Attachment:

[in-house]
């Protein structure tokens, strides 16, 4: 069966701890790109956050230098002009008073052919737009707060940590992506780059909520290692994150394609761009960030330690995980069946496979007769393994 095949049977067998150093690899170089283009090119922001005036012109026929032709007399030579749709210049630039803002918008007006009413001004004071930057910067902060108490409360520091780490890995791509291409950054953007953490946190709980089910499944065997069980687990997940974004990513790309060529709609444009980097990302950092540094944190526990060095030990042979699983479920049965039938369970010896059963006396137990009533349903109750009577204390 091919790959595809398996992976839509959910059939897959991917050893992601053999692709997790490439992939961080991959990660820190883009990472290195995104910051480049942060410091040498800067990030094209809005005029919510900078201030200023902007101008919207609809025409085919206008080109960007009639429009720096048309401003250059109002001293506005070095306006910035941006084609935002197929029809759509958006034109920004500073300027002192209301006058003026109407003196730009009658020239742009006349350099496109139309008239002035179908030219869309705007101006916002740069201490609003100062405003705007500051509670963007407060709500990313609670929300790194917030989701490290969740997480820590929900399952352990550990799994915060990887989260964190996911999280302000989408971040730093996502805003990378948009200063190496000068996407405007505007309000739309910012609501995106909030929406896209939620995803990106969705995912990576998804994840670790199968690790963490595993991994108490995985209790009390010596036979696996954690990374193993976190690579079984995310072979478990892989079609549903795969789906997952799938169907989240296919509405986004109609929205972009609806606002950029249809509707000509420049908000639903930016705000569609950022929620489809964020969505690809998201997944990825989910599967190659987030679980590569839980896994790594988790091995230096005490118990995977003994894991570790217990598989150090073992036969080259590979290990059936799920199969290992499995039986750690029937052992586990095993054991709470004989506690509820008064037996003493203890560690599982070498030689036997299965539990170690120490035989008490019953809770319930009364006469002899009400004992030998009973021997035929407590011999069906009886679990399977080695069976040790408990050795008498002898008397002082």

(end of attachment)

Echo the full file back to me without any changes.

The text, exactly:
[in-house]
């Protein structure tokens, strides 16, 4: 069966701890790109956050230098002009008073052919737009707060940590992506780059909520290692994150394609761009960030330690995980069946496979007769393994 095949049977067998150093690899170089283009090119922001005036012109026929032709007399030579749709210049630039803002918008007006009413001004004071930057910067902060108490409360520091780490890995791509291409950054953007953490946190709980089910499944065997069980687990997940974004990513790309060529709609444009980097990302950092540094944190526990060095030990042979699983479920049965039938369970010896059963006396137990009533349903109750009577204390 091919790959595809398996992976839509959910059939897959991917050893992601053999692709997790490439992939961080991959990660820190883009990472290195995104910051480049942060410091040498800067990030094209809005005029919510900078201030200023902007101008919207609809025409085919206008080109960007009639429009720096048309401003250059109002001293506005070095306006910035941006084609935002197929029809759509958006034109920004500073300027002192209301006058003026109407003196730009009658020239742009006349350099496109139309008239002035179908030219869309705007101006916002740069201490609003100062405003705007500051509670963007407060709500990313609670929300790194917030989701490290969740997480820590929900399952352990550990799994915060990887989260964190996911999280302000989408971040730093996502805003990378948009200063190496000068996407405007505007309000739309910012609501995106909030929406896209939620995803990106969705995912990576998804994840670790199968690790963490595993991994108490995985209790009390010596036979696996954690990374193993976190690579079984995310072979478990892989079609549903795969789906997952799938169907989240296919509405986004109609929205972009609806606002950029249809509707000509420049908000639903930016705000569609950022929620489809964020969505690809998201997944990825989910599967190659987030679980590569839980896994790594988790091995230096005490118990995977003994894991570790217990598989150090073992036969080259590979290990059936799920199969290992499995039986750690029937052992586990095993054991709470004989506690509820008064037996003493203890560690599982070498030689036997299965539990170690120490035989008490019953809770319930009364006469002899009400004992030998009973021997035929407590011999069906009886679990399977080695069976040790408990050795008498002898008397002082």